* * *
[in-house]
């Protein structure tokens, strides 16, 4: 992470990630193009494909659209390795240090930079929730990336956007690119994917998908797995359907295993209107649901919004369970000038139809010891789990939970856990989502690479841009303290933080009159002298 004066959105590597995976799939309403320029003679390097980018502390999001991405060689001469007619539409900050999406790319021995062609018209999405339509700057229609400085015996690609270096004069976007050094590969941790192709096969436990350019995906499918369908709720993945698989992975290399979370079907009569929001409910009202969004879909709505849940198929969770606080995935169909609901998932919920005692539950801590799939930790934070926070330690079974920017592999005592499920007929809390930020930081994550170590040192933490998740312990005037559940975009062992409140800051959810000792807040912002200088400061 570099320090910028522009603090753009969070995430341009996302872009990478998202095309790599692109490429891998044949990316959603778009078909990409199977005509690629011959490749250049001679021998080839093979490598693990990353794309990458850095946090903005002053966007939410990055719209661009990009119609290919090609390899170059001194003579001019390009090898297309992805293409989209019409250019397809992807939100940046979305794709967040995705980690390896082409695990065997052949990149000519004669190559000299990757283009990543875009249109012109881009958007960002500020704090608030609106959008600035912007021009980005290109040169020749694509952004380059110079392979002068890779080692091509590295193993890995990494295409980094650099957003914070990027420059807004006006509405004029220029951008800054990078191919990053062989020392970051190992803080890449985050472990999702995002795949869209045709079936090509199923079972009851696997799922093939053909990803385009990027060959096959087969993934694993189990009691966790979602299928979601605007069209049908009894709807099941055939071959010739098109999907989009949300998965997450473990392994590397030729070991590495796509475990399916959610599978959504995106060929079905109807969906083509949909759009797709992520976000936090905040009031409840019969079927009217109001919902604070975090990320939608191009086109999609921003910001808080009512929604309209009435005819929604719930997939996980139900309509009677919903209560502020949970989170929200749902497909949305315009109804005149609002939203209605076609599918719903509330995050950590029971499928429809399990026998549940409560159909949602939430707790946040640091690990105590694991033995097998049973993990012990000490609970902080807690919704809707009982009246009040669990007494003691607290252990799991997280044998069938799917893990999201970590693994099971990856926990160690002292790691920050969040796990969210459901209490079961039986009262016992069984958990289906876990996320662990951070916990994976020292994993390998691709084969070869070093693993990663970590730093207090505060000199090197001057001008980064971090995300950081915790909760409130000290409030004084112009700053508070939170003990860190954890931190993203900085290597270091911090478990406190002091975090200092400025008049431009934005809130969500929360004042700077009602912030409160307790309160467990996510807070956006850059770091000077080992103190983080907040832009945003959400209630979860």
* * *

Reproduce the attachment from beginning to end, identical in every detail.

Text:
[in-house]
């Protein structure tokens, strides 16, 4: 992470990630193009494909659209390795240090930079929730990336956007690119994917998908797995359907295993209107649901919004369970000038139809010891789990939970856990989502690479841009303290933080009159002298 004066959105590597995976799939309403320029003679390097980018502390999001991405060689001469007619539409900050999406790319021995062609018209999405339509700057229609400085015996690609270096004069976007050094590969941790192709096969436990350019995906499918369908709720993945698989992975290399979370079907009569929001409910009202969004879909709505849940198929969770606080995935169909609901998932919920005692539950801590799939930790934070926070330690079974920017592999005592499920007929809390930020930081994550170590040192933490998740312990005037559940975009062992409140800051959810000792807040912002200088400061 570099320090910028522009603090753009969070995430341009996302872009990478998202095309790599692109490429891998044949990316959603778009078909990409199977005509690629011959490749250049001679021998080839093979490598693990990353794309990458850095946090903005002053966007939410990055719209661009990009119609290919090609390899170059001194003579001019390009090898297309992805293409989209019409250019397809992807939100940046979305794709967040995705980690390896082409695990065997052949990149000519004669190559000299990757283009990543875009249109012109881009958007960002500020704090608030609106959008600035912007021009980005290109040169020749694509952004380059110079392979002068890779080692091509590295193993890995990494295409980094650099957003914070990027420059807004006006509405004029220029951008800054990078191919990053062989020392970051190992803080890449985050472990999702995002795949869209045709079936090509199923079972009851696997799922093939053909990803385009990027060959096959087969993934694993189990009691966790979602299928979601605007069209049908009894709807099941055939071959010739098109999907989009949300998965997450473990392994590397030729070991590495796509475990399916959610599978959504995106060929079905109807969906083509949909759009797709992520976000936090905040009031409840019969079927009217109001919902604070975090990320939608191009086109999609921003910001808080009512929604309209009435005819929604719930997939996980139900309509009677919903209560502020949970989170929200749902497909949305315009109804005149609002939203209605076609599918719903509330995050950590029971499928429809399990026998549940409560159909949602939430707790946040640091690990105590694991033995097998049973993990012990000490609970902080807690919704809707009982009246009040669990007494003691607290252990799991997280044998069938799917893990999201970590693994099971990856926990160690002292790691920050969040796990969210459901209490079961039986009262016992069984958990289906876990996320662990951070916990994976020292994993390998691709084969070869070093693993990663970590730093207090505060000199090197001057001008980064971090995300950081915790909760409130000290409030004084112009700053508070939170003990860190954890931190993203900085290597270091911090478990406190002091975090200092400025008049431009934005809130969500929360004042700077009602912030409160307790309160467990996510807070956006850059770091000077080992103190983080907040832009945003959400209630979860």